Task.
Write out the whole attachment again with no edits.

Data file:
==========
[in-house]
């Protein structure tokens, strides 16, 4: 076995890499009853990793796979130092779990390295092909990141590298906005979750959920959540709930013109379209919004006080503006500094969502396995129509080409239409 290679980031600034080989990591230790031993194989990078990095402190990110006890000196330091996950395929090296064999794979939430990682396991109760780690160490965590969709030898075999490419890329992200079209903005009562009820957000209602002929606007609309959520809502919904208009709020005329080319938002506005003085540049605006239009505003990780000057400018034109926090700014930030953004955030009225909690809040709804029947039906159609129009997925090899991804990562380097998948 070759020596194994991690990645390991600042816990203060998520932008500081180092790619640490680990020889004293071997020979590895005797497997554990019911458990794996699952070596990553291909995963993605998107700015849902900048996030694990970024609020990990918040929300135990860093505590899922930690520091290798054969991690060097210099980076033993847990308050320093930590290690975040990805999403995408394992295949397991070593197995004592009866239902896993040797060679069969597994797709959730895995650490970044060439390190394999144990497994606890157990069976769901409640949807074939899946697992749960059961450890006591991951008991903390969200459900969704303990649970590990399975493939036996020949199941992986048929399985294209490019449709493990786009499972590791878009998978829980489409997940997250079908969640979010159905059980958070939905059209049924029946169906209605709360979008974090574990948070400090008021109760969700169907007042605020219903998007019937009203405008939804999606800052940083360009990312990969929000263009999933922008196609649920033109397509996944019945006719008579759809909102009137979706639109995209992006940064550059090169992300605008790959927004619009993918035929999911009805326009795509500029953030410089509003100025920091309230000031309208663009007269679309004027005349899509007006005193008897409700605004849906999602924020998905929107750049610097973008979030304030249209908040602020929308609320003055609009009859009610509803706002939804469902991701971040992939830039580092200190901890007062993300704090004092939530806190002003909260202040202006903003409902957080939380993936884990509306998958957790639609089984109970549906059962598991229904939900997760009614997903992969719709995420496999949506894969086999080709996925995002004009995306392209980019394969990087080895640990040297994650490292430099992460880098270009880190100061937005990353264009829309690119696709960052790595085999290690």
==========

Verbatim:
[in-house]
């Protein structure tokens, strides 16, 4: 076995890499009853990793796979130092779990390295092909990141590298906005979750959920959540709930013109379209919004006080503006500094969502396995129509080409239409 290679980031600034080989990591230790031993194989990078990095402190990110006890000196330091996950395929090296064999794979939430990682396991109760780690160490965590969709030898075999490419890329992200079209903005009562009820957000209602002929606007609309959520809502919904208009709020005329080319938002506005003085540049605006239009505003990780000057400018034109926090700014930030953004955030009225909690809040709804029947039906159609129009997925090899991804990562380097998948 070759020596194994991690990645390991600042816990203060998520932008500081180092790619640490680990020889004293071997020979590895005797497997554990019911458990794996699952070596990553291909995963993605998107700015849902900048996030694990970024609020990990918040929300135990860093505590899922930690520091290798054969991690060097210099980076033993847990308050320093930590290690975040990805999403995408394992295949397991070593197995004592009866239902896993040797060679069969597994797709959730895995650490970044060439390190394999144990497994606890157990069976769901409640949807074939899946697992749960059961450890006591991951008991903390969200459900969704303990649970590990399975493939036996020949199941992986048929399985294209490019449709493990786009499972590791878009998978829980489409997940997250079908969640979010159905059980958070939905059209049924029946169906209605709360979008974090574990948070400090008021109760969700169907007042605020219903998007019937009203405008939804999606800052940083360009990312990969929000263009999933922008196609649920033109397509996944019945006719008579759809909102009137979706639109995209992006940064550059090169992300605008790959927004619009993918035929999911009805326009795509500029953030410089509003100025920091309230000031309208663009007269679309004027005349899509007006005193008897409700605004849906999602924020998905929107750049610097973008979030304030249209908040602020929308609320003055609009009859009610509803706002939804469902991701971040992939830039580092200190901890007062993300704090004092939530806190002003909260202040202006903003409902957080939380993936884990509306998958957790639609089984109970549906059962598991229904939900997760009614997903992969719709995420496999949506894969086999080709996925995002004009995306392209980019394969990087080895640990040297994650490292430099992460880098270009880190100061937005990353264009829309690119696709960052790595085999290690």